At the same time, then Sergeant (soon to be Staff Sergeant) Gwen Moore was a Drill Instructor and worked for First Lieutenant Salinas.
I was not aware the Moore's would be in attendance--they journeyed from South Carolina; a long way for an evening affair. That should tell you all you need to know about the "brotherhood"--camaraderie--shared between the Moore's and generals Salinas and Bailey. I do not know for certain but strongly suspect it was not a coincidence we were seated near the Moore's for the ceremony. Brigadier General Bailey probably had a little something to do with that arrangement--an attention to detail moment characteristic of his leadership and class.
In short, a memorable evening. A handful of Marines with ties from another day, serendipitously reunited after more than twenty-six years--we crossed paths. And there was many other such "reunions" amongst those in attendance--small gatherings before and after the ceremony as testament, and a phenomenon unique to the Corps. We Marines are a band of brothers like no other--a collective of people bound together in an indescribable spirit whose strength far surpasses mere muscle, bone and blood--forged through personal sacrifice, shared hardship, teamwork, and perseverance conquering what most consider impossible. Simply, do not get in the way of a team of Marines.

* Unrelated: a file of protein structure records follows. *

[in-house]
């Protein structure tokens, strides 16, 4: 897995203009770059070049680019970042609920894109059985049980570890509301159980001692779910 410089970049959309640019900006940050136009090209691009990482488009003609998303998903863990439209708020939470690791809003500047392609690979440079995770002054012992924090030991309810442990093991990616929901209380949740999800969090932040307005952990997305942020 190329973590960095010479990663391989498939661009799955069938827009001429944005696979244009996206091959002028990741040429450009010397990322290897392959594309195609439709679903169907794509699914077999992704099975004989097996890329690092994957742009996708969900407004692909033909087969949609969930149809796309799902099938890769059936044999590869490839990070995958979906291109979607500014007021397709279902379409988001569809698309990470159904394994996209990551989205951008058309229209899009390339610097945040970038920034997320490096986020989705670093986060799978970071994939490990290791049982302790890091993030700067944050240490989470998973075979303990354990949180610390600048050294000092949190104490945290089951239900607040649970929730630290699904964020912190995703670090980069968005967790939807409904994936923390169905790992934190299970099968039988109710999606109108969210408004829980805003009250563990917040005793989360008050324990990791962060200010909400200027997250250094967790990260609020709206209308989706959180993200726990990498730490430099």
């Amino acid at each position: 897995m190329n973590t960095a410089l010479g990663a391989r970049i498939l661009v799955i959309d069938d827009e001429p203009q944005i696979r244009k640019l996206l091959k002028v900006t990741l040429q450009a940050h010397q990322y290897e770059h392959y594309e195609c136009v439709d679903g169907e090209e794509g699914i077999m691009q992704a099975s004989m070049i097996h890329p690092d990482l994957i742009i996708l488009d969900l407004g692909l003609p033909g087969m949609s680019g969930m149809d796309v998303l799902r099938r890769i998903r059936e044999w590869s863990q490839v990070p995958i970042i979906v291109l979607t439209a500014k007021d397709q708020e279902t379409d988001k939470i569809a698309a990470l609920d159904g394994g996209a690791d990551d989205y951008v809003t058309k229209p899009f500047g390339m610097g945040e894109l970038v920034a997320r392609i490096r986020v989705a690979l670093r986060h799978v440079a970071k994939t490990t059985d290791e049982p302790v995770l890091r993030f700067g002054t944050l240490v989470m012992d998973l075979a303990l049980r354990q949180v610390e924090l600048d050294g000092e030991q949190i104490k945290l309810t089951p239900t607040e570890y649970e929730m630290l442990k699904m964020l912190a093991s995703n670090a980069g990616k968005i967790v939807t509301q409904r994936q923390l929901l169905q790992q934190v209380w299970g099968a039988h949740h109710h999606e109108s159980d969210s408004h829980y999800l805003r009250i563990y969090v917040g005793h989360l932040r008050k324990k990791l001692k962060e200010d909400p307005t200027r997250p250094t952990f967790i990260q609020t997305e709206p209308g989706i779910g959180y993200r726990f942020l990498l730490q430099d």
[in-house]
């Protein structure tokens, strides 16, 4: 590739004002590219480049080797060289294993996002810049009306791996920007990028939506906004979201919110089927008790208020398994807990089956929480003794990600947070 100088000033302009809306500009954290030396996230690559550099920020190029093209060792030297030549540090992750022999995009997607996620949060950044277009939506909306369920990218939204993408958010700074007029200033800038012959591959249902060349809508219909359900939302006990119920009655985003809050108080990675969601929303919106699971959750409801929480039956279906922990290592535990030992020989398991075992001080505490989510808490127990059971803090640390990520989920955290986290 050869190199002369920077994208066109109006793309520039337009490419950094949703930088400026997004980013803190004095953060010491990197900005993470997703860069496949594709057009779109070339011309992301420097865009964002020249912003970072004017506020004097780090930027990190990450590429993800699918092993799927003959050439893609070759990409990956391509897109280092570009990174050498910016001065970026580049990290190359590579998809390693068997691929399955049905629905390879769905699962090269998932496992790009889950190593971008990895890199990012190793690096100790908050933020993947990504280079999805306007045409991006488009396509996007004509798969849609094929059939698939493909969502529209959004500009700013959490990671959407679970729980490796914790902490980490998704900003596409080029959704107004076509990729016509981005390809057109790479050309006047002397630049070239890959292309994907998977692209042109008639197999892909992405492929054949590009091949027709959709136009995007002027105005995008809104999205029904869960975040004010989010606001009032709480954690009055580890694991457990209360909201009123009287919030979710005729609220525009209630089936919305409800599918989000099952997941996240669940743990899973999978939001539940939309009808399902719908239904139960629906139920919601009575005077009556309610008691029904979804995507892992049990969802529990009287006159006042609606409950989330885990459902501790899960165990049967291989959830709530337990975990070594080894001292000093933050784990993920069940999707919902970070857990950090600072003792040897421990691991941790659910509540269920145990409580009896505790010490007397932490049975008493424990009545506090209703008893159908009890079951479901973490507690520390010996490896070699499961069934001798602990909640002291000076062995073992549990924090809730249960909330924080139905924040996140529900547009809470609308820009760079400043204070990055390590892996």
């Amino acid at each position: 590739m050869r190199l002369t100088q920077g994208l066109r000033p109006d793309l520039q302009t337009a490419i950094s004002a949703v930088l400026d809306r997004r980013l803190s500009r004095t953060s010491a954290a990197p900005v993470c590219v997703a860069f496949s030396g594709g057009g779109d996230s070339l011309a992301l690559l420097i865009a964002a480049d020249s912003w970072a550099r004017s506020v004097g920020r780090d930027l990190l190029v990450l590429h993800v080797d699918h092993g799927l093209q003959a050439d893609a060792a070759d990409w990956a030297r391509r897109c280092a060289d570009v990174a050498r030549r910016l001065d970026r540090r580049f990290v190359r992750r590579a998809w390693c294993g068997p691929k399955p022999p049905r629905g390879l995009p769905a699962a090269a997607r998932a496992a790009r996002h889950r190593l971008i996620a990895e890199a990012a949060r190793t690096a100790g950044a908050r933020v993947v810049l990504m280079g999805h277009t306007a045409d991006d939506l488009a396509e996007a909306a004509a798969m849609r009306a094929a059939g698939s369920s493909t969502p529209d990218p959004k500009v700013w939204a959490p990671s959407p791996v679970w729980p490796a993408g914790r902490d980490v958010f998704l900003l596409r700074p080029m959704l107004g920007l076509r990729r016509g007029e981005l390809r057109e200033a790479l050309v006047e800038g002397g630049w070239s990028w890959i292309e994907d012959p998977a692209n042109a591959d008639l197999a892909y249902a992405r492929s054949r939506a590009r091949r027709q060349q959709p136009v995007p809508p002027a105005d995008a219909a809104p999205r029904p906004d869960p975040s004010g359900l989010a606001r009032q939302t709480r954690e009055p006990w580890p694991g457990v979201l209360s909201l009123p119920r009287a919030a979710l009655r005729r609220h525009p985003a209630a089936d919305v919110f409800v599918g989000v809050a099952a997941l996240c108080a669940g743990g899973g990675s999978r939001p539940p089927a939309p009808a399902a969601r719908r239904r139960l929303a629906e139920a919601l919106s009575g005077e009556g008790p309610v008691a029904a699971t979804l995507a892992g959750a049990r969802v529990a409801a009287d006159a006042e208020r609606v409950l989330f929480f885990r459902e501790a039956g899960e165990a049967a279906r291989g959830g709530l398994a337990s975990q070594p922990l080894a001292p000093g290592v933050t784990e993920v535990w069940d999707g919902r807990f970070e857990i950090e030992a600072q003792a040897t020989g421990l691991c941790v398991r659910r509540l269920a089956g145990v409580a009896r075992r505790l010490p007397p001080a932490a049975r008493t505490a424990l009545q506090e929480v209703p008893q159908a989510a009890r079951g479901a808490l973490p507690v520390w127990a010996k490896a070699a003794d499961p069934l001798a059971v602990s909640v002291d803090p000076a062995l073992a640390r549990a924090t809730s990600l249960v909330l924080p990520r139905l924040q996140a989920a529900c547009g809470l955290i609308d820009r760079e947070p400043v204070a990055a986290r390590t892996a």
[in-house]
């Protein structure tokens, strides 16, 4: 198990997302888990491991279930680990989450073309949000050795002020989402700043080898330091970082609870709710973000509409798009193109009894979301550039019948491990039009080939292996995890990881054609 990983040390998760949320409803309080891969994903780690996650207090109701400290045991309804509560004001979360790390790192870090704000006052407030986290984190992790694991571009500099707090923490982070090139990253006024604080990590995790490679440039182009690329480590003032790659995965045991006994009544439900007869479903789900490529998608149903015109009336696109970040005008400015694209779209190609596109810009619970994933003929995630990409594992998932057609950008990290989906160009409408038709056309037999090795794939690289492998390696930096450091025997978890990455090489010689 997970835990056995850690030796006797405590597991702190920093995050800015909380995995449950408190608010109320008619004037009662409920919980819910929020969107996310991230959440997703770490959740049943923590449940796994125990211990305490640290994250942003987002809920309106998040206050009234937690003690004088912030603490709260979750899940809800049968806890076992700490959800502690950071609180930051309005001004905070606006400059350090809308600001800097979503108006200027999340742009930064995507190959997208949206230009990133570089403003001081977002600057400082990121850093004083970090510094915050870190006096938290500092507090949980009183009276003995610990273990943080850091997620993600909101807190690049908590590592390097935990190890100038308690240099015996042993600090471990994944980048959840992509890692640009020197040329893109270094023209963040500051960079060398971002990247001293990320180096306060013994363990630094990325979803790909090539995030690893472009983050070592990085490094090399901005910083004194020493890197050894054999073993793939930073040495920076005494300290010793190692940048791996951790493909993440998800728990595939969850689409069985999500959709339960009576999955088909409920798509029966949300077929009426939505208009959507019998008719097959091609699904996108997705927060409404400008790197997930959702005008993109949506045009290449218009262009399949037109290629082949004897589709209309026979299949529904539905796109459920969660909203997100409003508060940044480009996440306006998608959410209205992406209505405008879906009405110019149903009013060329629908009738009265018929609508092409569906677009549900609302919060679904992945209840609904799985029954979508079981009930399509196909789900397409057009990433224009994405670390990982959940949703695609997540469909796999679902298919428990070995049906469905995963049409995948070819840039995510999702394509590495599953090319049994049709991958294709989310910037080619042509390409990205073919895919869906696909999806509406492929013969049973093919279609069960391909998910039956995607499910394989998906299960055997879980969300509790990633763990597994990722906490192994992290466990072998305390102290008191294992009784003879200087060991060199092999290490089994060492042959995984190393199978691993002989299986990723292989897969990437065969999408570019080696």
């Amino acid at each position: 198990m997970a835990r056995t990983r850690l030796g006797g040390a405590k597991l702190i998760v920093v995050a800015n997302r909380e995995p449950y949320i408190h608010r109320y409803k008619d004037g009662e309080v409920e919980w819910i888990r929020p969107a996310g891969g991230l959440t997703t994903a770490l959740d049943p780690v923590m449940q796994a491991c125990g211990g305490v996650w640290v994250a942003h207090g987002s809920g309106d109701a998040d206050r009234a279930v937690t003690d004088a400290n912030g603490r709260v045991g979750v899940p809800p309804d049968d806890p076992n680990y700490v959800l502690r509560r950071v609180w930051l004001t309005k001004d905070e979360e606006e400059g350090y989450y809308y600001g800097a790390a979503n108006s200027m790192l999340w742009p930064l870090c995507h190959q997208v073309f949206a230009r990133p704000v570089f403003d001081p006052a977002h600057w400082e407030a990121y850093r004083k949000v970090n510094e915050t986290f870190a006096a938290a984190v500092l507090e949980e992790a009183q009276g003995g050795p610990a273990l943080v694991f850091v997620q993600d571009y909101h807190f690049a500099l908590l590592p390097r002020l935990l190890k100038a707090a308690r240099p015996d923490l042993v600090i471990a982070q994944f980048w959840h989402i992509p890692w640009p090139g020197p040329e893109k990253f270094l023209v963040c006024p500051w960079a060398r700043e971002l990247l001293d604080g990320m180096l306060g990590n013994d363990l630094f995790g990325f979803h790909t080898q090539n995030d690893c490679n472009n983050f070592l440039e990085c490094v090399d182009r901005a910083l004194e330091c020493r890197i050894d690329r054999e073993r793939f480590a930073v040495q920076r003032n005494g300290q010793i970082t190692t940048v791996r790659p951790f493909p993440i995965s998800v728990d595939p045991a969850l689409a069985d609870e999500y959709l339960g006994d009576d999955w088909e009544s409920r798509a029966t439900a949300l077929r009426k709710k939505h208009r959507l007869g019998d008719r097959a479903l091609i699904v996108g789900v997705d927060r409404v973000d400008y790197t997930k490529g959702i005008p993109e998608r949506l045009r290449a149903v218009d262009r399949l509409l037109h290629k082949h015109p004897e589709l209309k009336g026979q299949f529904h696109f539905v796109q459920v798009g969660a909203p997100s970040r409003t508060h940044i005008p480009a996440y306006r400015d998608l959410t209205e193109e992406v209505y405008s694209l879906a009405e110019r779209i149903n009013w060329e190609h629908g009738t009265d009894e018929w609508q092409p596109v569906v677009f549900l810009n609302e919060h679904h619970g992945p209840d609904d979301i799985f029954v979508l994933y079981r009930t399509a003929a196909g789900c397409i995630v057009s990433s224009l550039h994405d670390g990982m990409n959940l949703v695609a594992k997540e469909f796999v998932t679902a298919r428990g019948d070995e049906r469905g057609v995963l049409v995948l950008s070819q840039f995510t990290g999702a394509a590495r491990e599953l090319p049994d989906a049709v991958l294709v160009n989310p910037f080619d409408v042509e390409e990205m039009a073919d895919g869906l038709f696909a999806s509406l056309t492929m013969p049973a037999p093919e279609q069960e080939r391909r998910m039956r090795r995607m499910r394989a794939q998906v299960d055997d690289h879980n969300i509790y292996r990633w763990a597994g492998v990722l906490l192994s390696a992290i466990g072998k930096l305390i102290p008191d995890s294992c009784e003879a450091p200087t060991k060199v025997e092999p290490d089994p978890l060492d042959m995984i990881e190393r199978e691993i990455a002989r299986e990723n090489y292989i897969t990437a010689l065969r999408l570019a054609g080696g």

Without individuals there is no Corps but, in play, training or battle, the Corps goes nowhere other than as a team. And, that our Corps' membership is restricted to a rare breed is precisely why, it's a small team--"It's a damn small Corps."
With pomp and circumstance done, MCRD San Diego remains in capable hands. Rest easy, America. Your Marines, around the clock, are on duty.
Sadly, the battalion commander of WRTC twenty-six years ago, Lieutenant Colonel Shelley Mayer, USMC (Retired), was killed in a motorcycle accident in April--eerily in, of all places, San Diego County. Otherwise, it's a sure bet she too would have been at the Change of Command. No doubt she was present in spirit. She was only 59. To this day, I remain in touch with one of my two commanders of Second Battalion, Lieutenant Colonel Tom Hickinbotham, USMC (Retired). He is still going strong--leading and teaching. Both, exceptional Marine officers.